Pothead Neighbors, Share Your Stash
WHY YOU SHOULD CARE
Because you should stop getting the short end of the smelly stick.
By Taylor Mayol
At least a few times a week the aroma wafts into my apartment, sometimes in such abundance that it could almost deliver a secondhand high. I’m not the type to alert the police or my landlord — this is San Francisco, after all — but the situation irritates me. To my mind, it violates the cardinal precept of smoking pot: Don’t bogart that joint.
Obviously, many would argue that since marijuana is illegal under federal law and in most states — and potentially hazardous — the only thing to do is to call the cops. But for those with a hazier sense of right and wrong, here is a proposal: Pothead neighbors should either share their stash or stop lighting up. I’m not talking a 50/50 split, just something to sweeten the deal, because if my apartment is going to smell like marijuana, I’d at least like to be contributing to it. A regulation could look something like this: A properly rolled joint for every 10 hours of stink. It’s like a smoking tax and, IMO, a tiny price to pay to ease the aches of everyone who reaps the not-so-great benefits of a ganja-scented abode.
Neighborhood disputes about smoking pot are more common than you might think. Clarissa W., an employee at medical marijuana dispensary Magnolia Wellness in Oakland, California, says the “drama” that comes with smoking around neighbors can be “a huge issue.” On par, perhaps, with barking dogs, overgrown shrubbery and loud music. The nice thing about cannabis, though, is that it comes with a kumbaya ethos that all but dictates a resolution. Clarissa suggests sharing weed should be like asking for any other necessity from your fellow apartment dwellers. “If I knock for eggs, I should be able to knock for cannabis,” she says.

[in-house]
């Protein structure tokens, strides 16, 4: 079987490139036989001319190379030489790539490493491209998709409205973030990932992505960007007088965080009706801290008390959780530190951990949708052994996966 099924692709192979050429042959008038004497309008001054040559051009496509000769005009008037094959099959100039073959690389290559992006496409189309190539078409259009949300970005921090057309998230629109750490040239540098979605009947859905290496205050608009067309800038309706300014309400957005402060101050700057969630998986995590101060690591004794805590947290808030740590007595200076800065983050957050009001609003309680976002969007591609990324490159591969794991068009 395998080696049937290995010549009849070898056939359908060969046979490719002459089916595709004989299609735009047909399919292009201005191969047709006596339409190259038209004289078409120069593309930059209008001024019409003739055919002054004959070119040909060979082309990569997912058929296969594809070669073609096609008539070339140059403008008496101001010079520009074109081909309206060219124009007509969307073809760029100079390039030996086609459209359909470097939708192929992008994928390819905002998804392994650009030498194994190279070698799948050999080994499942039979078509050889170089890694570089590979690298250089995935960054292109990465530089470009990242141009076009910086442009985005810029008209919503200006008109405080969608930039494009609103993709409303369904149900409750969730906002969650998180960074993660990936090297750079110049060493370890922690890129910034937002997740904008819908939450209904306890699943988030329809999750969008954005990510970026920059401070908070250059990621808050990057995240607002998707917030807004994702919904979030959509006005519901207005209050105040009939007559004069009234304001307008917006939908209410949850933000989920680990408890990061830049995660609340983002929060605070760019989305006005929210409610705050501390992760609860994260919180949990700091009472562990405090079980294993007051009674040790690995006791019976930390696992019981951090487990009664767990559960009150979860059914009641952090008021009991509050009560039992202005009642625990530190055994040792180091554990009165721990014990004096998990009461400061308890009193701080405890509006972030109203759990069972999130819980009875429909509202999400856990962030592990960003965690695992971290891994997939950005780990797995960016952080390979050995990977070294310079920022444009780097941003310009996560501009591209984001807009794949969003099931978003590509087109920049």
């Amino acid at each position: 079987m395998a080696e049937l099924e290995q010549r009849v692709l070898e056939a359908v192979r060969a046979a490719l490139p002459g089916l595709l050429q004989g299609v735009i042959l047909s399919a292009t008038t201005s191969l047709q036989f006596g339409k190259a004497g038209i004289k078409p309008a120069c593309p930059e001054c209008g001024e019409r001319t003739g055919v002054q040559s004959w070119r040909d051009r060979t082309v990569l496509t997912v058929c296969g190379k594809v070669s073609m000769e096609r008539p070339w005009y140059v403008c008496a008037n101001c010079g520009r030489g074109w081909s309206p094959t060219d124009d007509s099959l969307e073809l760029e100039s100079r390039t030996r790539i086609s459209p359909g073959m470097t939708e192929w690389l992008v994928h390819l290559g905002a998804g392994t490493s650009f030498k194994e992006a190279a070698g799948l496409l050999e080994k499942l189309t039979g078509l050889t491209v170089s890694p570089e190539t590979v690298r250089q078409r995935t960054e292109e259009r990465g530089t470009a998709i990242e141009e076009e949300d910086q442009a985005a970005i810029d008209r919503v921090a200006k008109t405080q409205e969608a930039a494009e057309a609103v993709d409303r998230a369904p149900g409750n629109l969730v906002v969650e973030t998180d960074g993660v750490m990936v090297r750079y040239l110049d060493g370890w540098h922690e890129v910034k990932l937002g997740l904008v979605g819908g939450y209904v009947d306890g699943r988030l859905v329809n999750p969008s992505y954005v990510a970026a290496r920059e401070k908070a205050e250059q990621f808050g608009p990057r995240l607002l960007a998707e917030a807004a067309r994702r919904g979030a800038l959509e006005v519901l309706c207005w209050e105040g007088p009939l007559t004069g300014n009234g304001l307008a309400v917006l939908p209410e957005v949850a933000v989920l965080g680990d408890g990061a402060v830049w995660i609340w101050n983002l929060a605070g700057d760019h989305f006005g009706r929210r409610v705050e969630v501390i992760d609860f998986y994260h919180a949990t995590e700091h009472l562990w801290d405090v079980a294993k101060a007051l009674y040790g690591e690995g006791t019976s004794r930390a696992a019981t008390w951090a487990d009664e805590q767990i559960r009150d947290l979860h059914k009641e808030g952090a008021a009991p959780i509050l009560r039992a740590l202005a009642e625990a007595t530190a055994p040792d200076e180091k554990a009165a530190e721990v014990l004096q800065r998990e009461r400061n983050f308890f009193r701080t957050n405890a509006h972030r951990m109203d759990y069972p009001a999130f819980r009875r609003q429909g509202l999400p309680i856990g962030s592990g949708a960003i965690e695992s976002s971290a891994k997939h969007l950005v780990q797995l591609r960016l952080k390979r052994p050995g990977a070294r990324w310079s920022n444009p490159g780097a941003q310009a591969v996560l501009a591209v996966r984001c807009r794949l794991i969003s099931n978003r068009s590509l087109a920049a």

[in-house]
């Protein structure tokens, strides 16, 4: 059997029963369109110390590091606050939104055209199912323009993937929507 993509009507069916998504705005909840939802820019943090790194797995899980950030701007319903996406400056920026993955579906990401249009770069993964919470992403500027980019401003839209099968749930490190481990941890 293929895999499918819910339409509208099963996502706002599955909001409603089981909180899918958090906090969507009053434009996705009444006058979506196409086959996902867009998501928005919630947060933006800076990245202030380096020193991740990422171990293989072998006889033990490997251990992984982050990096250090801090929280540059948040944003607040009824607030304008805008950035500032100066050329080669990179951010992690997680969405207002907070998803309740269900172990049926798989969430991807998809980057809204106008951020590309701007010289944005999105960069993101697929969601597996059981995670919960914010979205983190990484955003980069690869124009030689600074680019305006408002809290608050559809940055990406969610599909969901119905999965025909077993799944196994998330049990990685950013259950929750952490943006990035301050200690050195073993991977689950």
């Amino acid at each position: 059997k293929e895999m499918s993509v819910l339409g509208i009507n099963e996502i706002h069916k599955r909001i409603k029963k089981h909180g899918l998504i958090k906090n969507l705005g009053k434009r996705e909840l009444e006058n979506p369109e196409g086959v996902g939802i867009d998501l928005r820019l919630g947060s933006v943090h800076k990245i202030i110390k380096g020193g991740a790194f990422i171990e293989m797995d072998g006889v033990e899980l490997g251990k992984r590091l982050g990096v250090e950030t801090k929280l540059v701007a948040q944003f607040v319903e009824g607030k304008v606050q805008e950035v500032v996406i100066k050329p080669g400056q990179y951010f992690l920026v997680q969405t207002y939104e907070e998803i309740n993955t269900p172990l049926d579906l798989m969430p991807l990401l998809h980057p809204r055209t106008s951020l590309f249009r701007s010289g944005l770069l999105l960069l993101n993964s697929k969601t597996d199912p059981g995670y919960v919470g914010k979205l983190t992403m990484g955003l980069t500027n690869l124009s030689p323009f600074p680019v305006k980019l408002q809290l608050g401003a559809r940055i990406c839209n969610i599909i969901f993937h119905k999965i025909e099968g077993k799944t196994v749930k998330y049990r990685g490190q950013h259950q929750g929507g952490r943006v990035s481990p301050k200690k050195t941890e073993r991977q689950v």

To be sure, this kind of generosity could cause some problems. Recreational marijuana is technically illegal in all but Washington State, Alaska, Oregon, Colorado and D.C., even if it is largely socially acceptable in cities like San Francisco. And anyone smoking in an apartment could potentially be evicted under federal law, even in states with laws allowing the use of medical marijuana. Ancillary point: Sharing our way out of conflict necessarily excludes anyone who doesn’t want to smoke pot (there are still some of us left, believe it or not) yet doesn’t want a hazy abode, either.
Then there are the trust issues. Dave Crow, of tenant rights law practice Crow and Rose, says you can get in trouble with the law if someone you share with “turns around to the cops.” Clarissa worries that though you might be willing to share, your neighbors might be uncomfortable with sharing details about their smoking habits. Maybe they work for the government, or are worried you’re setting them up.
But then again, cops “have better things to do,” says Crow, than arresting lowly pot smokers. And in many places, the punishment is “pretty minor these days.” So let’s stop being so paranoid and embrace the mentality of the 1960s. In the meantime, I’ll keep lighting candles and spraying Febreze.
Is our proposal too high-minded for you? Let us know.